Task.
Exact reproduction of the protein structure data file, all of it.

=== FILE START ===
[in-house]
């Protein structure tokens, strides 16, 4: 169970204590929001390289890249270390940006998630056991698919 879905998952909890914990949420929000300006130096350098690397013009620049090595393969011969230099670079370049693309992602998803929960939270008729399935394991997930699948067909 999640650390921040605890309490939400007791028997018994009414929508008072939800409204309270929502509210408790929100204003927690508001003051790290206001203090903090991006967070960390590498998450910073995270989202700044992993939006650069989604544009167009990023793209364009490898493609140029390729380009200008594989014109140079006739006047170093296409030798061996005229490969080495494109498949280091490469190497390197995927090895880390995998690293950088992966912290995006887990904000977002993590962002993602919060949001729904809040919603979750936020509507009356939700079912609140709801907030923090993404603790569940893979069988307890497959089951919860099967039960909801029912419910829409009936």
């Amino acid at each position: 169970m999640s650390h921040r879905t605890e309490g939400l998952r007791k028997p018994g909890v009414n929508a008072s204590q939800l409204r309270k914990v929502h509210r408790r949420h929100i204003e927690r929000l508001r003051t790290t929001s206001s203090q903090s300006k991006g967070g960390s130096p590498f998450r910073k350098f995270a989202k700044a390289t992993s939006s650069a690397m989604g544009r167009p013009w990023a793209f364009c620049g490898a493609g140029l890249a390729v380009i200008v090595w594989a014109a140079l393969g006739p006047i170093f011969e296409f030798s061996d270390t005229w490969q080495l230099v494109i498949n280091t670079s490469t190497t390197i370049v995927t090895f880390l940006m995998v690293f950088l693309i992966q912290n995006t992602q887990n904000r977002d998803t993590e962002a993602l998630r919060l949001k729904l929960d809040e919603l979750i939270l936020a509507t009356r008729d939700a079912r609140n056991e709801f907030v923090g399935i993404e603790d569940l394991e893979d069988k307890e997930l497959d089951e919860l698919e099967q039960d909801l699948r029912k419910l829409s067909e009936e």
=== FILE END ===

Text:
[in-house]
């Protein structure tokens, strides 16, 4: 169970204590929001390289890249270390940006998630056991698919 879905998952909890914990949420929000300006130096350098690397013009620049090595393969011969230099670079370049693309992602998803929960939270008729399935394991997930699948067909 999640650390921040605890309490939400007791028997018994009414929508008072939800409204309270929502509210408790929100204003927690508001003051790290206001203090903090991006967070960390590498998450910073995270989202700044992993939006650069989604544009167009990023793209364009490898493609140029390729380009200008594989014109140079006739006047170093296409030798061996005229490969080495494109498949280091490469190497390197995927090895880390995998690293950088992966912290995006887990904000977002993590962002993602919060949001729904809040919603979750936020509507009356939700079912609140709801907030923090993404603790569940893979069988307890497959089951919860099967039960909801029912419910829409009936």
């Amino acid at each position: 169970m999640s650390h921040r879905t605890e309490g939400l998952r007791k028997p018994g909890v009414n929508a008072s204590q939800l409204r309270k914990v929502h509210r408790r949420h929100i204003e927690r929000l508001r003051t790290t929001s206001s203090q903090s300006k991006g967070g960390s130096p590498f998450r910073k350098f995270a989202k700044a390289t992993s939006s650069a690397m989604g544009r167009p013009w990023a793209f364009c620049g490898a493609g140029l890249a390729v380009i200008v090595w594989a014109a140079l393969g006739p006047i170093f011969e296409f030798s061996d270390t005229w490969q080495l230099v494109i498949n280091t670079s490469t190497t390197i370049v995927t090895f880390l940006m995998v690293f950088l693309i992966q912290n995006t992602q887990n904000r977002d998803t993590e962002a993602l998630r919060l949001k729904l929960d809040e919603l979750i939270l936020a509507t009356r008729d939700a079912r609140n056991e709801f907030v923090g399935i993404e603790d569940l394991e893979d069988k307890e997930l497959d089951e919860l698919e099967q039960d909801l699948r029912k419910l829409s067909e009936e």